The changes mean longer courses for the current learners and more efficient language studies for new learners. The addition of an Estonian language course at level B1.2 is necessary to provide successful students with the opportunity to acquire more proficient Estonian language skills at level B1. The new complementary level B1.1 language course will allow learners to acquire language even better, improving their ability to cope in society and offering significant support to participating in society actively and to integration more generally. Another reason for changing the volumes of language courses is to allow learners to transition more smoothly between courses, regardless of their status.


How does the change impact those who wish to acquire Estonian language at either level B2 or C1?

The learners who wish to develop their Estonian language skills at levels B2 and C1 can do it on special courses offered by the Estonian Language Houses. For advanced learners, we will continue to offer the opportunity to take part in language and culture clubs, language cafés facilitating language practice, and other learning programmes that offer good opportunities for learners to improve and develop their language skills.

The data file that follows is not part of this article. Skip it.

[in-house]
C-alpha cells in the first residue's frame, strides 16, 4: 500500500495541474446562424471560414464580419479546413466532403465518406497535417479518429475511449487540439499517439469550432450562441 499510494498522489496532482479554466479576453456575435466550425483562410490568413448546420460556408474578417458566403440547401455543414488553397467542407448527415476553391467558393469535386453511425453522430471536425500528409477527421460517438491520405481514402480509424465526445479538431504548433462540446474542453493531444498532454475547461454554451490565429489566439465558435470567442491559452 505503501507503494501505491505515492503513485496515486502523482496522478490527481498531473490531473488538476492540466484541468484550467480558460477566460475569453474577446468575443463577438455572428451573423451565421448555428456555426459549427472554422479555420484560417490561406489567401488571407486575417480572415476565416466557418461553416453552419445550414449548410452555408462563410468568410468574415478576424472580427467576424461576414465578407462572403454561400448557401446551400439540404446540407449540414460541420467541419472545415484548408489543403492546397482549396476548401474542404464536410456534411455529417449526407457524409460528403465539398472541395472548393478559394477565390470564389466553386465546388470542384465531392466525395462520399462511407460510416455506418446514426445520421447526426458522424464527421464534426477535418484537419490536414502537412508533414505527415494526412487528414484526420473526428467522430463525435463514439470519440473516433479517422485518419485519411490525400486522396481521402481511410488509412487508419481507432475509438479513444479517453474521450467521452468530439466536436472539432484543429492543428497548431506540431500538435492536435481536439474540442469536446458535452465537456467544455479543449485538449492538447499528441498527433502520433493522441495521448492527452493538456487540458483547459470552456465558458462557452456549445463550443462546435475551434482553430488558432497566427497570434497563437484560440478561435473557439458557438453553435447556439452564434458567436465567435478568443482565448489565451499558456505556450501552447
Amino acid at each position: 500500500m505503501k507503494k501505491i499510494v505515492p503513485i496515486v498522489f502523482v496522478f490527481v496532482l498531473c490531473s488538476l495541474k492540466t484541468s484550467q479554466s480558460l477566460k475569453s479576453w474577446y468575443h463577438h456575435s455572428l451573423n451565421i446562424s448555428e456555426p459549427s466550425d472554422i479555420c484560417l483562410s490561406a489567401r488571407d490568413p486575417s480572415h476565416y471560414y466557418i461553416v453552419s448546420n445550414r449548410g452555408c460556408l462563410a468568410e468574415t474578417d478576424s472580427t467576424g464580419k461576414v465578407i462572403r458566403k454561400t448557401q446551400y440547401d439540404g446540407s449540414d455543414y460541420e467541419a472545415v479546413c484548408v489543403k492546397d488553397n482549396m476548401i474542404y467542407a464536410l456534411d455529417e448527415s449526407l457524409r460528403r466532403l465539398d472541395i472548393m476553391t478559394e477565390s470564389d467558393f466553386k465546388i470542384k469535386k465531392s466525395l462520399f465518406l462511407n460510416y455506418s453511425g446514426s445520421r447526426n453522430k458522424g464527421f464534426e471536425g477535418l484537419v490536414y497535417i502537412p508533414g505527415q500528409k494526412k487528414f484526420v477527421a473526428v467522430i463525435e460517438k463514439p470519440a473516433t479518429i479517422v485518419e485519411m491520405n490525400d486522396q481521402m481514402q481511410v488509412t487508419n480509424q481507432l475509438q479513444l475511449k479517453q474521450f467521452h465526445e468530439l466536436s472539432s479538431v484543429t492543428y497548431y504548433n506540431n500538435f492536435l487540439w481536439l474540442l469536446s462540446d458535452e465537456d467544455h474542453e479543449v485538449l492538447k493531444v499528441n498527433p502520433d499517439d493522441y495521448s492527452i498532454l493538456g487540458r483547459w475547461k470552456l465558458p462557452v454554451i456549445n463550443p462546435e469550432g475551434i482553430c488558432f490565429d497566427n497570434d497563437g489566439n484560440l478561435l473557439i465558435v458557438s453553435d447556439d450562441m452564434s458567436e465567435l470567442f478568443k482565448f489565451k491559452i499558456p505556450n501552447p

When new courses open, they get fully booked very quickly. How will the longer course period and the additional B1.2 language course influence the number of student places? Will there be less places at other language levels, for example?

Although the longer duration of courses and the addition of new language levels may influence the distribution of student places, we aim to have a place for everyone. Learners at levels B2 and C1 can take part in special courses offered by the Estonian Language Houses, which open up new opportunities to advanced learners for developing specific language skills.

With the help of the European Social Fund, we are also launching a secondment programme for public sector employees for the purpose of language learning, in which people with a different language and cultural background can gain Estonian language practice among Estonian-speaking personnel. The target group of secondments includes educational workers, including kindergarten as well as school teachers, and employees in the areas of social services and internal security. Secondment for the purpose of language practice is available for those who already have sufficient Estonian language skills to manage working at an Estonian-speaking organisation.